• You can’t help but feel sorry for them.
d. Christians sometimes fall prey to this pretense because of a wrong concept of what true JOY is. Joy is not bubbliness or giddiness… It is possible to have the joy of the Lord—the fruit of the Spirit—even when we are feeling sad.
e. The Lord Himself was constantly filled with the Spirit… but was a Man of sorrows… but He was NOT a hypocrite. He never pretended to be something He was not.
1.) Mirth: joy; mirth; gladness. 1a mirth; gladness; joy; gaiety; pleasure.
2.) Solomon continues his description of the same kind of laughter… a laughter that is but a cover for sorrow… pretense… hypocrisy.
a. Those folks may be the life of the party… tell all the funny jokes… and seem to be carefree and happy.
b. But when they go home… and that outward show of mirth and happiness is over… heaviness sets in.
c. They can keep up the front in public… but when they are alone… reality sets in… the mirth is gone and it is replaced by sorrow.
d. The mask is removed and the man once again has to deal with his sorrow and heaviness… grief.
3.) But once the sorrow sets in… the man is dealing with reality again.
a. Pretense is over. The sorrow is no longer ignored… or buried… but comes right back up to the surface.
b. This is the point of the proverb…
c. It is human nature to try to cover up our real feelings… it is human nature to try to appear to be happy when we are not…
d. And it is human nature to go to great lengths to pretend to be happy. Some folks excel at this art.
4.) This kind of mirth and merrymaking is NOT a help but a hindrance.
a. Ecc. 2:1-2 – Solomon knows all about this because he GAVE HIMSELF to mirth and laughter trying to BECOME happy and discovered that it was all vanity…
b. Life is more than partying, having fun, laughing, and joking.
c. There is a time and a place for laughing… and a time for weeping.
d. Solomon learned that a life GIVEN to the pursuit of merrymaking is madness… insanity…
e. That’s NOT what life is all about.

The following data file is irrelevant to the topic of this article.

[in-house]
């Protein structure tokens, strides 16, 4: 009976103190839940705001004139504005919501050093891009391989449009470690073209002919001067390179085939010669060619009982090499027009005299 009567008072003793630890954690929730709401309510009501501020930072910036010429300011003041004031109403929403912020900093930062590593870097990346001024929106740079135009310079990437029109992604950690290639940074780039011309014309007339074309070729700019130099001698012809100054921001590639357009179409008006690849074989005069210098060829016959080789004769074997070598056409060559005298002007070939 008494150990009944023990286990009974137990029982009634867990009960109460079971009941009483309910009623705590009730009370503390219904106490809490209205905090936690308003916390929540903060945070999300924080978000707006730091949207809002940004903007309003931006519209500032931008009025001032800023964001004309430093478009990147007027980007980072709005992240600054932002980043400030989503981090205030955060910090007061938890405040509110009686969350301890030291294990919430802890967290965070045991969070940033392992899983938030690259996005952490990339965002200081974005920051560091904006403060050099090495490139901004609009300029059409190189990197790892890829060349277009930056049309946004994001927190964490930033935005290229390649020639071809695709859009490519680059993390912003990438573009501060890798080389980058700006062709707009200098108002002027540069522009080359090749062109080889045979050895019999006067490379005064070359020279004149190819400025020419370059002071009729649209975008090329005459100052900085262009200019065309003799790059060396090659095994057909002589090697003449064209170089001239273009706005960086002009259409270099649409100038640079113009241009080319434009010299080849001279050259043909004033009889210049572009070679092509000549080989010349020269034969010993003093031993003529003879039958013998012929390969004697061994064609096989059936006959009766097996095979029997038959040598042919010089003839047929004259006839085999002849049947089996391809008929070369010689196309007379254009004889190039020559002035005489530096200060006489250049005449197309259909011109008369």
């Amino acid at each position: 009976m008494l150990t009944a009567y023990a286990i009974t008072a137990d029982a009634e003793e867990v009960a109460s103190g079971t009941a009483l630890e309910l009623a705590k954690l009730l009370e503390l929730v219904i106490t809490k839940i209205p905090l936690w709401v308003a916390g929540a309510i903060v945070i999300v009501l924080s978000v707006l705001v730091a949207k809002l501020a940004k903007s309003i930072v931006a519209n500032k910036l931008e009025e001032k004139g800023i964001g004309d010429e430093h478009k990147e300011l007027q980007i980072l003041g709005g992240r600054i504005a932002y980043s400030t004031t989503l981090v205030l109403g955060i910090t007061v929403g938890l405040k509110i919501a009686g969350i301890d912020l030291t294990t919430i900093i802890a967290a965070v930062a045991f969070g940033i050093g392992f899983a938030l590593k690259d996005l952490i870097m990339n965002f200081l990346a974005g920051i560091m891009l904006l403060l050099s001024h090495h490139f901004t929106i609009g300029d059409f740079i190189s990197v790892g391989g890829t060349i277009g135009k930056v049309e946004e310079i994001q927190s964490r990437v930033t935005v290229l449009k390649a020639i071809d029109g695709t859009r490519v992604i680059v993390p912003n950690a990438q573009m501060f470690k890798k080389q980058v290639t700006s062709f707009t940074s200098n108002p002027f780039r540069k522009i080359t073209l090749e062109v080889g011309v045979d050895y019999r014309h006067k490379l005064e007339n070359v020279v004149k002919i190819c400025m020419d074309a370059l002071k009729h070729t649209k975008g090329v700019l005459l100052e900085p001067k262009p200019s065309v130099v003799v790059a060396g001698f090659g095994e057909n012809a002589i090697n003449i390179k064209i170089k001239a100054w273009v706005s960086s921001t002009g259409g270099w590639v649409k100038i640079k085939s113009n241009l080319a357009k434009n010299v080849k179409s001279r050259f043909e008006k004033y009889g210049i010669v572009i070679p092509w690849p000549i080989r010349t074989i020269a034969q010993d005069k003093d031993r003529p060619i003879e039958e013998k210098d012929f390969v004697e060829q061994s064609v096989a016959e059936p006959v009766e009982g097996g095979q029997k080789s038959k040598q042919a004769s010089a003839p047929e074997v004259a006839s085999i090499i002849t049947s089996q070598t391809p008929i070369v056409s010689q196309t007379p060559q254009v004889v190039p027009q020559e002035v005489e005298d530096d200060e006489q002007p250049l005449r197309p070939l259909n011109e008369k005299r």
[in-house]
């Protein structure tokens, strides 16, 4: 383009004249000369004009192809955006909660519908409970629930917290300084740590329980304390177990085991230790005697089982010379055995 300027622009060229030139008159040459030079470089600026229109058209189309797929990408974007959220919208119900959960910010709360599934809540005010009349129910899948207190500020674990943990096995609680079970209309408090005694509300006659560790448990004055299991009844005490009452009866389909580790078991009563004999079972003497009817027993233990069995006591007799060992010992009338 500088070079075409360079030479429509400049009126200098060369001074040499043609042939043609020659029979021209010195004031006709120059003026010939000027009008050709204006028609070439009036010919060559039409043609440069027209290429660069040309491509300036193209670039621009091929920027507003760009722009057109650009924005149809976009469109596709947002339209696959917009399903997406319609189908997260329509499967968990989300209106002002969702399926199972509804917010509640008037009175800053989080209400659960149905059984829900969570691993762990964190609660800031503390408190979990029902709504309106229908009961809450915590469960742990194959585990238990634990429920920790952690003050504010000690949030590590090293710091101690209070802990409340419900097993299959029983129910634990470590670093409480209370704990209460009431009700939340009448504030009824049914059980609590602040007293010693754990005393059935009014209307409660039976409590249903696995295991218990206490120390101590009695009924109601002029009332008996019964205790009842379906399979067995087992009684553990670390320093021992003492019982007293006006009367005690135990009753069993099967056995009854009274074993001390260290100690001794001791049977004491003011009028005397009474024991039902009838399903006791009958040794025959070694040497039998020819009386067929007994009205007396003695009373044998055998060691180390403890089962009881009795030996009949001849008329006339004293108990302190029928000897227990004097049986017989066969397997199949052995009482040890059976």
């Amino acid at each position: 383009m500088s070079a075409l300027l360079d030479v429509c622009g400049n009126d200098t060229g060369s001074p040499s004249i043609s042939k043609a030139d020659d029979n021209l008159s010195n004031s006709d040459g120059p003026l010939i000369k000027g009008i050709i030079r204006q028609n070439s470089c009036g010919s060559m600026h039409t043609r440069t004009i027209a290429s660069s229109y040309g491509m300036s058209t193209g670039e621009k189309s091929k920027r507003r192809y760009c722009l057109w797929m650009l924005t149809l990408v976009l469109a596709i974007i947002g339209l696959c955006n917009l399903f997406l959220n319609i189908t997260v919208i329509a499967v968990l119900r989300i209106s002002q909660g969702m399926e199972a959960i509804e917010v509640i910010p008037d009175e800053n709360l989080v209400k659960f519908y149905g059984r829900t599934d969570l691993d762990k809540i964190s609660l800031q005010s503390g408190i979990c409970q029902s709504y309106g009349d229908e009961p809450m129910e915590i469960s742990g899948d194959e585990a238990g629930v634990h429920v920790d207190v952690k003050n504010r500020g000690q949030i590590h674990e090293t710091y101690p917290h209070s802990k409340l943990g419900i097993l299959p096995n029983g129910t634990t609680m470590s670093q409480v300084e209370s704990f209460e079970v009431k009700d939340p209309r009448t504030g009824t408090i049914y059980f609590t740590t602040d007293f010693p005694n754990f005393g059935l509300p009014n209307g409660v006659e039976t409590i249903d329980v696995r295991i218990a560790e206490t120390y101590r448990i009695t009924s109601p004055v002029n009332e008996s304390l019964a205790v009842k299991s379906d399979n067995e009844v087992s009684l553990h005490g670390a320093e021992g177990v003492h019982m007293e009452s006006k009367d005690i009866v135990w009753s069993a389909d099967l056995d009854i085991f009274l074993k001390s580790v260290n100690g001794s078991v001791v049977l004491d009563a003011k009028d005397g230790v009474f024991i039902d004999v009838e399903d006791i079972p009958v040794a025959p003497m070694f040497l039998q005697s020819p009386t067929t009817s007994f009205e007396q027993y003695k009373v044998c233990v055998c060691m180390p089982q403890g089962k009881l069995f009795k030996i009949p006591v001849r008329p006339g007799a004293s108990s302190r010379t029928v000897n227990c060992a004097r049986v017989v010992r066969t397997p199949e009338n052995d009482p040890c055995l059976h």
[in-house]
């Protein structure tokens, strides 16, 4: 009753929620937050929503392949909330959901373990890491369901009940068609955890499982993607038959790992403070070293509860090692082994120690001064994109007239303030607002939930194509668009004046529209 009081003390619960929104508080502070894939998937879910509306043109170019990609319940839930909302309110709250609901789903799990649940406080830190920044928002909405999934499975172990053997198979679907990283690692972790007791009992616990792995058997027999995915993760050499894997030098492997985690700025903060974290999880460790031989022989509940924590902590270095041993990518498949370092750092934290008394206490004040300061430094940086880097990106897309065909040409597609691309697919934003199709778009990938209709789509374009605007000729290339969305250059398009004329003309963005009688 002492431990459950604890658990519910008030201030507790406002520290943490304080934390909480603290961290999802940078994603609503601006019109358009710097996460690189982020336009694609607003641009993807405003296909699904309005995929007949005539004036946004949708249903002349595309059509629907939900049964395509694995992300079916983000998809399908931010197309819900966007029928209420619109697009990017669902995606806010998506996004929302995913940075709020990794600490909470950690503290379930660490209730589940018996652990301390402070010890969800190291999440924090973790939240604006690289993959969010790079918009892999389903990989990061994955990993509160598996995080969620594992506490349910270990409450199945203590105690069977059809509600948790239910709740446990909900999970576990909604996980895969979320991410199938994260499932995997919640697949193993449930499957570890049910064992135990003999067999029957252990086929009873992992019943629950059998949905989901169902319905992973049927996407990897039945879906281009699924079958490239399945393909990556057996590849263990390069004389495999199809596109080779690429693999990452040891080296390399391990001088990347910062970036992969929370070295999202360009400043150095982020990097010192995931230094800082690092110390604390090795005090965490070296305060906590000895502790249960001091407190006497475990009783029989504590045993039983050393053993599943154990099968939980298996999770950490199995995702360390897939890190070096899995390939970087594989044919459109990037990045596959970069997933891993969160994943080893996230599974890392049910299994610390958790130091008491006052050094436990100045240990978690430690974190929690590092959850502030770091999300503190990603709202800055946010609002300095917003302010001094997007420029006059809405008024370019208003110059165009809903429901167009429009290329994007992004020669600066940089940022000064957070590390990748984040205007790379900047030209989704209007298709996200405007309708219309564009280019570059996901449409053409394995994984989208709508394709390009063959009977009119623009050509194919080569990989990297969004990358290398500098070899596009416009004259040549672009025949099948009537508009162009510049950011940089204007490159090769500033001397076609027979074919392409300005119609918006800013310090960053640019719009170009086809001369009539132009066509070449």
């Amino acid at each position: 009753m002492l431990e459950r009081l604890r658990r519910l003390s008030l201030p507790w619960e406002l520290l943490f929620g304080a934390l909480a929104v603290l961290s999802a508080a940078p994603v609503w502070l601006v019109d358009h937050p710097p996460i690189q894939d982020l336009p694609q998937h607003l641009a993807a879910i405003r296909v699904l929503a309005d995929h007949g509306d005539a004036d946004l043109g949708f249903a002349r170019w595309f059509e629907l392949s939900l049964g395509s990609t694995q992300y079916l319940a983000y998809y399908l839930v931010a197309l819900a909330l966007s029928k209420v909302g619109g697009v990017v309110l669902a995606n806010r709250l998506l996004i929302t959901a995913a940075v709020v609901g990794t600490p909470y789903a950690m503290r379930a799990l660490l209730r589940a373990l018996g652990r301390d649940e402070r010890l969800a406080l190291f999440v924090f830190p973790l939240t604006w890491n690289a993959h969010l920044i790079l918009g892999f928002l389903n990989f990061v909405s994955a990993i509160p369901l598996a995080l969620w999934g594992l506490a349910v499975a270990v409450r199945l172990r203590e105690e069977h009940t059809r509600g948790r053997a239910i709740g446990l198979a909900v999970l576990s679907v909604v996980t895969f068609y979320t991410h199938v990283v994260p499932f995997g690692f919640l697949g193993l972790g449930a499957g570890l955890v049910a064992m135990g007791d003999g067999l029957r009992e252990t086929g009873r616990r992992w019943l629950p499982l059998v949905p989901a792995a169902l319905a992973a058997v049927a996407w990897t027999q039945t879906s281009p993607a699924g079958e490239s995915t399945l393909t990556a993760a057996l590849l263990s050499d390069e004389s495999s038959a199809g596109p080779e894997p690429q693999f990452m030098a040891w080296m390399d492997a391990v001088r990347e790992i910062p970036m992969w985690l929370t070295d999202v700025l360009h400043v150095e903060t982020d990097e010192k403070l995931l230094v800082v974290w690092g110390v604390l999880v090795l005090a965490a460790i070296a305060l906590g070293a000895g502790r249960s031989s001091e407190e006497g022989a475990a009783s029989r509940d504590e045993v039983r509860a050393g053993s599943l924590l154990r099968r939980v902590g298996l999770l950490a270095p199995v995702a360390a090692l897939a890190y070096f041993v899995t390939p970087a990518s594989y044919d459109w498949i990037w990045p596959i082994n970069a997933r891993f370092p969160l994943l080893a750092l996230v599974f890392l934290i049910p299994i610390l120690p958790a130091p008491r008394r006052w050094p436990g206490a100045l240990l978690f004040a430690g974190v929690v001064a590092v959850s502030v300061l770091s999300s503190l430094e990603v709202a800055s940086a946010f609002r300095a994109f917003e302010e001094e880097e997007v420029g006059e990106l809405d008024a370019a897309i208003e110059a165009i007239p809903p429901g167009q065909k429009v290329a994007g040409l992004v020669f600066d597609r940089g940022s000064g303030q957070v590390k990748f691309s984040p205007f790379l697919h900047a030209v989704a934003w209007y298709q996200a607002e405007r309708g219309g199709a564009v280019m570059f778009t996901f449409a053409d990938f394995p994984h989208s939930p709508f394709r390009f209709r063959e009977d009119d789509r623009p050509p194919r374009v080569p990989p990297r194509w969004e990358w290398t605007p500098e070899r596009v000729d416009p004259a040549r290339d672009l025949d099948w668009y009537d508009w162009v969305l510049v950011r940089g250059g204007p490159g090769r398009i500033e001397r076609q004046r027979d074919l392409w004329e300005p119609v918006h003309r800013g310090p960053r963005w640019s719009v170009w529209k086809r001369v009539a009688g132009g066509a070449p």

5.) What Solomon does NOT say here… but does say in the book of Ecclesiastes, is that sorrow is BETTER than laughter!
a. We go to great lengths to cover up… ignore… block out… and pretend that we are not full of sorrow or grief.
• Sometimes the heart is full of grief or sorrow because the conscience is pricked over sin… and laughter is a vain attempt to cover it up… ignore it…
• Hos. 9:1 – God told Israel NOT to rejoice because in their heart they were pursuing idolatry!
• It is hypocrisy to pretend to be happy when it is the LORD who has convicted us over sin.
b. Yet, the very thing we try to block out is GOOD for us!
c. Ecc. 7:6 – the laughter of fools is vanity.
• Phony laughter is vanity… emptiness… hollow and shallow.
• It might be a momentary distraction to our sorrow, but beyond that, it is quite empty.
• It doesn’t DEAL with the sorrow or its source. It merely pretends it doesn’t exist.
• The laughter of fools is vanity.
d. Ecc. 7:3 – Sorrow is better than laughter, because it may lead to wisdom.
• When the heart is sad… then God can work.
• Jas. 4:9 – James is rebuking worldliness… this sort of pleasure seeking… partying… ha ha ha attitude is the way of the world. Let that kind of laughter be turned to heaviness… this is a command to get serious… think about how you are living… repent of the worldliness… and let God use the heaviness to correct wrong thinking.
• God uses sorrow to get our attention… to cause us to look to Him… to stop and think…
• God uses sorrow to strengthen the inner man. It is in a time of grief that we take the time to reflect upon life… on the important things…
• This sorrow and sober reflection often leads to repentance… a change of mind followed by a turning in the right direction.
• People are much more likely to think soberly about the real issues of life at a funeral than at a party.
e. Sorrow is better than laughter in many ways.
• So there is no point in covering up sorrow… or pretending to be always happy.
• If you are going through a period of grief or sorrow… let God USE that period for good in your life.
• Ps. 119:71 – it is good to be afflicted, to suffer, and to experience sorrow, loss, and grief. It is in those times that we learn the most… beneficial lessons far more valuable than a few shallow laughs.